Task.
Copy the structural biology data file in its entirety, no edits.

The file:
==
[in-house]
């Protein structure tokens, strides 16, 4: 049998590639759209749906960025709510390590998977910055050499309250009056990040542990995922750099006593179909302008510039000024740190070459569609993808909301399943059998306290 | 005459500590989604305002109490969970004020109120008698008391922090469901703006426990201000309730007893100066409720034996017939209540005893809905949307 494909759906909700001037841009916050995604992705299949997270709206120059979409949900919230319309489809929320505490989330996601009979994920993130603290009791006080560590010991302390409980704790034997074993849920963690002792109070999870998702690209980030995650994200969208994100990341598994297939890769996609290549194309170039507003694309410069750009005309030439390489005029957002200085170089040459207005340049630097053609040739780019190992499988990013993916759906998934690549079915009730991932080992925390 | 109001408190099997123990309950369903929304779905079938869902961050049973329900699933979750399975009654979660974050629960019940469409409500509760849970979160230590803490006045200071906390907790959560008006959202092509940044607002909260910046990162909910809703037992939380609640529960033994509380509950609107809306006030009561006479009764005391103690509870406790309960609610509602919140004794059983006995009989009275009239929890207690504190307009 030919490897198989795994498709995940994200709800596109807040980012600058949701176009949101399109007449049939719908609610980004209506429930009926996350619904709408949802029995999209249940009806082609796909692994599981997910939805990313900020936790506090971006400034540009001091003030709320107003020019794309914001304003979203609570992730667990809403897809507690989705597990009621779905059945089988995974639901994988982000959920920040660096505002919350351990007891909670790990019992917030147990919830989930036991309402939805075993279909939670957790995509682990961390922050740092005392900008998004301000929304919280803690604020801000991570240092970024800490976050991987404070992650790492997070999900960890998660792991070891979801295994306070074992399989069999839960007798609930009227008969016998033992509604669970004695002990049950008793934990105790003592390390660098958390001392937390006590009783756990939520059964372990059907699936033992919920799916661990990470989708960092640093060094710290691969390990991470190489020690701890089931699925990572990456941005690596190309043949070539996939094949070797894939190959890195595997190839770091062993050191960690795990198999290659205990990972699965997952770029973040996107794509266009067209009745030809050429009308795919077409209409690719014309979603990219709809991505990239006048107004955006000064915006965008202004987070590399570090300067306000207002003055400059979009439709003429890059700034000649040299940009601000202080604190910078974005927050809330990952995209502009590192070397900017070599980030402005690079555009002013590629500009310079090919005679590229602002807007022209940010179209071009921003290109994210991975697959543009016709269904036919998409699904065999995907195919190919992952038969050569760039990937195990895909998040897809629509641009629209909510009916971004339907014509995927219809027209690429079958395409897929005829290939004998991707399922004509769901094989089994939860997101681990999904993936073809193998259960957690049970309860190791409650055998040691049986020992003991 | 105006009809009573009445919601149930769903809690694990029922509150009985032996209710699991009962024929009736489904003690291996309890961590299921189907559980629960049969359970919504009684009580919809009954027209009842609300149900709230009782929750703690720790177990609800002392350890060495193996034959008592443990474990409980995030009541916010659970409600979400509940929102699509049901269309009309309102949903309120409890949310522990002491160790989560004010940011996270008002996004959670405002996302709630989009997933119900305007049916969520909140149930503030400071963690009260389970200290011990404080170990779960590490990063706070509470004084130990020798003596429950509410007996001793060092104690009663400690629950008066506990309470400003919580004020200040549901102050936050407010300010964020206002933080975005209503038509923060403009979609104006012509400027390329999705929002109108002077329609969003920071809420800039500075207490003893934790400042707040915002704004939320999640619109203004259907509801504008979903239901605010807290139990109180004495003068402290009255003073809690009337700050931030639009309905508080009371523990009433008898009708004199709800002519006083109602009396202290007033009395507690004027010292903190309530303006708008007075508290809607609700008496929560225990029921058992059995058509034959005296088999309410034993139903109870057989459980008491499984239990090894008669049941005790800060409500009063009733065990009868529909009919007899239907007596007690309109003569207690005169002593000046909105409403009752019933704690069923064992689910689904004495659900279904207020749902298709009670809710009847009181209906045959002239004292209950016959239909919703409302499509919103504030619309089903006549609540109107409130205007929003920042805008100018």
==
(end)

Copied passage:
[in-house]
């Protein structure tokens, strides 16, 4: 049998590639759209749906960025709510390590998977910055050499309250009056990040542990995922750099006593179909302008510039000024740190070459569609993808909301399943059998306290 | 005459500590989604305002109490969970004020109120008698008391922090469901703006426990201000309730007893100066409720034996017939209540005893809905949307 494909759906909700001037841009916050995604992705299949997270709206120059979409949900919230319309489809929320505490989330996601009979994920993130603290009791006080560590010991302390409980704790034997074993849920963690002792109070999870998702690209980030995650994200969208994100990341598994297939890769996609290549194309170039507003694309410069750009005309030439390489005029957002200085170089040459207005340049630097053609040739780019190992499988990013993916759906998934690549079915009730991932080992925390 | 109001408190099997123990309950369903929304779905079938869902961050049973329900699933979750399975009654979660974050629960019940469409409500509760849970979160230590803490006045200071906390907790959560008006959202092509940044607002909260910046990162909910809703037992939380609640529960033994509380509950609107809306006030009561006479009764005391103690509870406790309960609610509602919140004794059983006995009989009275009239929890207690504190307009 030919490897198989795994498709995940994200709800596109807040980012600058949701176009949101399109007449049939719908609610980004209506429930009926996350619904709408949802029995999209249940009806082609796909692994599981997910939805990313900020936790506090971006400034540009001091003030709320107003020019794309914001304003979203609570992730667990809403897809507690989705597990009621779905059945089988995974639901994988982000959920920040660096505002919350351990007891909670790990019992917030147990919830989930036991309402939805075993279909939670957790995509682990961390922050740092005392900008998004301000929304919280803690604020801000991570240092970024800490976050991987404070992650790492997070999900960890998660792991070891979801295994306070074992399989069999839960007798609930009227008969016998033992509604669970004695002990049950008793934990105790003592390390660098958390001392937390006590009783756990939520059964372990059907699936033992919920799916661990990470989708960092640093060094710290691969390990991470190489020690701890089931699925990572990456941005690596190309043949070539996939094949070797894939190959890195595997190839770091062993050191960690795990198999290659205990990972699965997952770029973040996107794509266009067209009745030809050429009308795919077409209409690719014309979603990219709809991505990239006048107004955006000064915006965008202004987070590399570090300067306000207002003055400059979009439709003429890059700034000649040299940009601000202080604190910078974005927050809330990952995209502009590192070397900017070599980030402005690079555009002013590629500009310079090919005679590229602002807007022209940010179209071009921003290109994210991975697959543009016709269904036919998409699904065999995907195919190919992952038969050569760039990937195990895909998040897809629509641009629209909510009916971004339907014509995927219809027209690429079958395409897929005829290939004998991707399922004509769901094989089994939860997101681990999904993936073809193998259960957690049970309860190791409650055998040691049986020992003991 | 105006009809009573009445919601149930769903809690694990029922509150009985032996209710699991009962024929009736489904003690291996309890961590299921189907559980629960049969359970919504009684009580919809009954027209009842609300149900709230009782929750703690720790177990609800002392350890060495193996034959008592443990474990409980995030009541916010659970409600979400509940929102699509049901269309009309309102949903309120409890949310522990002491160790989560004010940011996270008002996004959670405002996302709630989009997933119900305007049916969520909140149930503030400071963690009260389970200290011990404080170990779960590490990063706070509470004084130990020798003596429950509410007996001793060092104690009663400690629950008066506990309470400003919580004020200040549901102050936050407010300010964020206002933080975005209503038509923060403009979609104006012509400027390329999705929002109108002077329609969003920071809420800039500075207490003893934790400042707040915002704004939320999640619109203004259907509801504008979903239901605010807290139990109180004495003068402290009255003073809690009337700050931030639009309905508080009371523990009433008898009708004199709800002519006083109602009396202290007033009395507690004027010292903190309530303006708008007075508290809607609700008496929560225990029921058992059995058509034959005296088999309410034993139903109870057989459980008491499984239990090894008669049941005790800060409500009063009733065990009868529909009919007899239907007596007690309109003569207690005169002593000046909105409403009752019933704690069923064992689910689904004495659900279904207020749902298709009670809710009847009181209906045959002239004292209950016959239909919703409302499509919103504030619309089903006549609540109107409130205007929003920042805008100018």